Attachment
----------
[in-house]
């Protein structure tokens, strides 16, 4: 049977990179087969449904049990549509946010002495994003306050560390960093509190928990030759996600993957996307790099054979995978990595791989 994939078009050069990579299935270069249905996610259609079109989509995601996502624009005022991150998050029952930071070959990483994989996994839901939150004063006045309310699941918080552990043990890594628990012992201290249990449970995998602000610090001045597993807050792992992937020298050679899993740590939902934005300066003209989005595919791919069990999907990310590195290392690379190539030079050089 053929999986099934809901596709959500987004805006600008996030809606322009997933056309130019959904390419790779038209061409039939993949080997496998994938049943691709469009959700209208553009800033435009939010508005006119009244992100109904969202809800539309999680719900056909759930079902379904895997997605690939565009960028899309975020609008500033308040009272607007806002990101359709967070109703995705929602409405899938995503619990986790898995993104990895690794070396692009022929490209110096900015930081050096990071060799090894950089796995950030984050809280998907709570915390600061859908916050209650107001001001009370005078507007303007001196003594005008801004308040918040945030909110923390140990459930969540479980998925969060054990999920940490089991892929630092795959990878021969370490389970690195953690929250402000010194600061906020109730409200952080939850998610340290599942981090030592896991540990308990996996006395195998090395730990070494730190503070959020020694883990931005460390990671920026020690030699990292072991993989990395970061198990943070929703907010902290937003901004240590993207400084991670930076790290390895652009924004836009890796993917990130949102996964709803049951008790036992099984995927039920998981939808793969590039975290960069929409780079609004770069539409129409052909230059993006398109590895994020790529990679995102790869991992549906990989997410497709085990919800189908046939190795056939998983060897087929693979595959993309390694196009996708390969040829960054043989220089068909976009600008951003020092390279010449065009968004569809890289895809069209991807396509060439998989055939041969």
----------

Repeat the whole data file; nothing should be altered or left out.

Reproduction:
[in-house]
């Protein structure tokens, strides 16, 4: 049977990179087969449904049990549509946010002495994003306050560390960093509190928990030759996600993957996307790099054979995978990595791989 994939078009050069990579299935270069249905996610259609079109989509995601996502624009005022991150998050029952930071070959990483994989996994839901939150004063006045309310699941918080552990043990890594628990012992201290249990449970995998602000610090001045597993807050792992992937020298050679899993740590939902934005300066003209989005595919791919069990999907990310590195290392690379190539030079050089 053929999986099934809901596709959500987004805006600008996030809606322009997933056309130019959904390419790779038209061409039939993949080997496998994938049943691709469009959700209208553009800033435009939010508005006119009244992100109904969202809800539309999680719900056909759930079902379904895997997605690939565009960028899309975020609008500033308040009272607007806002990101359709967070109703995705929602409405899938995503619990986790898995993104990895690794070396692009022929490209110096900015930081050096990071060799090894950089796995950030984050809280998907709570915390600061859908916050209650107001001001009370005078507007303007001196003594005008801004308040918040945030909110923390140990459930969540479980998925969060054990999920940490089991892929630092795959990878021969370490389970690195953690929250402000010194600061906020109730409200952080939850998610340290599942981090030592896991540990308990996996006395195998090395730990070494730190503070959020020694883990931005460390990671920026020690030699990292072991993989990395970061198990943070929703907010902290937003901004240590993207400084991670930076790290390895652009924004836009890796993917990130949102996964709803049951008790036992099984995927039920998981939808793969590039975290960069929409780079609004770069539409129409052909230059993006398109590895994020790529990679995102790869991992549906990989997410497709085990919800189908046939190795056939998983060897087929693979595959993309390694196009996708390969040829960054043989220089068909976009600008951003020092390279010449065009968004569809890289895809069209991807396509060439998989055939041969």